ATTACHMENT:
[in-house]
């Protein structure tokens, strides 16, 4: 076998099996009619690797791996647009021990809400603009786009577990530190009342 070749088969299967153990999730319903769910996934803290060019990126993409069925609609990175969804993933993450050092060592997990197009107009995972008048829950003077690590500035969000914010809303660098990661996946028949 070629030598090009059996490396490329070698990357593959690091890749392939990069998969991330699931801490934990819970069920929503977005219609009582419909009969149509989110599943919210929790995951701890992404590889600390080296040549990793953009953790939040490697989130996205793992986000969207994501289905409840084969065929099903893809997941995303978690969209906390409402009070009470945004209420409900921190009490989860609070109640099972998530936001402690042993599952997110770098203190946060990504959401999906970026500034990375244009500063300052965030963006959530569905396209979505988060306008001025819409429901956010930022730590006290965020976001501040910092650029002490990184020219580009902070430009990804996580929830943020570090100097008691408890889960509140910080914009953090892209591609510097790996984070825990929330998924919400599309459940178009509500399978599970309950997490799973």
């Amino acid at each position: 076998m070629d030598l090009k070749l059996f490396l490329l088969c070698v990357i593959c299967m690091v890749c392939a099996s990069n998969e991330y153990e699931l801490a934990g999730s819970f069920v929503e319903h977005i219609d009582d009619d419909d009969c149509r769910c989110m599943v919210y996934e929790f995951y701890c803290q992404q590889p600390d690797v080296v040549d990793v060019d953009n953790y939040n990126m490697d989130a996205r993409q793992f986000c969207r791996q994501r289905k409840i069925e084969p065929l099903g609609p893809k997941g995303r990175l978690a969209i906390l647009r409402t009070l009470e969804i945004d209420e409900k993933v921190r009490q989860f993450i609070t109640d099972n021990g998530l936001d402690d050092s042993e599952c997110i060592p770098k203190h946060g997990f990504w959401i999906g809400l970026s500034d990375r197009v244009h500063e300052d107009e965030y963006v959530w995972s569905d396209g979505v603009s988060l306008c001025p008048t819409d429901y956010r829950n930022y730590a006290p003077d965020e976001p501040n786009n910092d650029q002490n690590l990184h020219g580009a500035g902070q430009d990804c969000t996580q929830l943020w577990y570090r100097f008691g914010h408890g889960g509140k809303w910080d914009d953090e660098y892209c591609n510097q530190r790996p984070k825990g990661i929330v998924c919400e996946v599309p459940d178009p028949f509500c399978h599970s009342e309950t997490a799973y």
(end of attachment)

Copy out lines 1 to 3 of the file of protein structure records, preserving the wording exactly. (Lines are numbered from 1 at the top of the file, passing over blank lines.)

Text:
[in-house]
């Protein structure tokens, strides 16, 4: 076998099996009619690797791996647009021990809400603009786009577990530190009342 070749088969299967153990999730319903769910996934803290060019990126993409069925609609990175969804993933993450050092060592997990197009107009995972008048829950003077690590500035969000914010809303660098990661996946028949 070629030598090009059996490396490329070698990357593959690091890749392939990069998969991330699931801490934990819970069920929503977005219609009582419909009969149509989110599943919210929790995951701890992404590889600390080296040549990793953009953790939040490697989130996205793992986000969207994501289905409840084969065929099903893809997941995303978690969209906390409402009070009470945004209420409900921190009490989860609070109640099972998530936001402690042993599952997110770098203190946060990504959401999906970026500034990375244009500063300052965030963006959530569905396209979505988060306008001025819409429901956010930022730590006290965020976001501040910092650029002490990184020219580009902070430009990804996580929830943020570090100097008691408890889960509140910080914009953090892209591609510097790996984070825990929330998924919400599309459940178009509500399978599970309950997490799973």
């Amino acid at each position: 076998m070629d030598l090009k070749l059996f490396l490329l088969c070698v990357i593959c299967m690091v890749c392939a099996s990069n998969e991330y153990e699931l801490a934990g999730s819970f069920v929503e319903h977005i219609d009582d009619d419909d009969c149509r769910c989110m599943v919210y996934e929790f995951y701890c803290q992404q590889p600390d690797v080296v040549d990793v060019d953009n953790y939040n990126m490697d989130a996205r993409q793992f986000c969207r791996q994501r289905k409840i069925e084969p065929l099903g609609p893809k997941g995303r990175l978690a969209i906390l647009r409402t009070l009470e969804i945004d209420e409900k993933v921190r009490q989860f993450i609070t109640d099972n021990g998530l936001d402690d050092s042993e599952c997110i060592p770098k203190h946060g997990f990504w959401i999906g809400l970026s500034d990375r197009v244009h500063e300052d107009e965030y963006v959530w995972s569905d396209g979505v603009s988060l306008c001025p008048t819409d429901y956010r829950n930022y730590a006290p003077d965020e976001p501040n786009n910092d650029q002490n690590l990184h020219g580009a500035g902070q430009d990804c969000t996580q929830l943020w577990y570090r100097f008691g914010h408890g889960g509140k809303w910080d914009d953090e660098y892209c591609n510097q530190r790996p984070k825990g990661i929330v998924c919400e996946v599309p459940d178009p028949f509500c399978h599970s009342e309950t997490a799973y």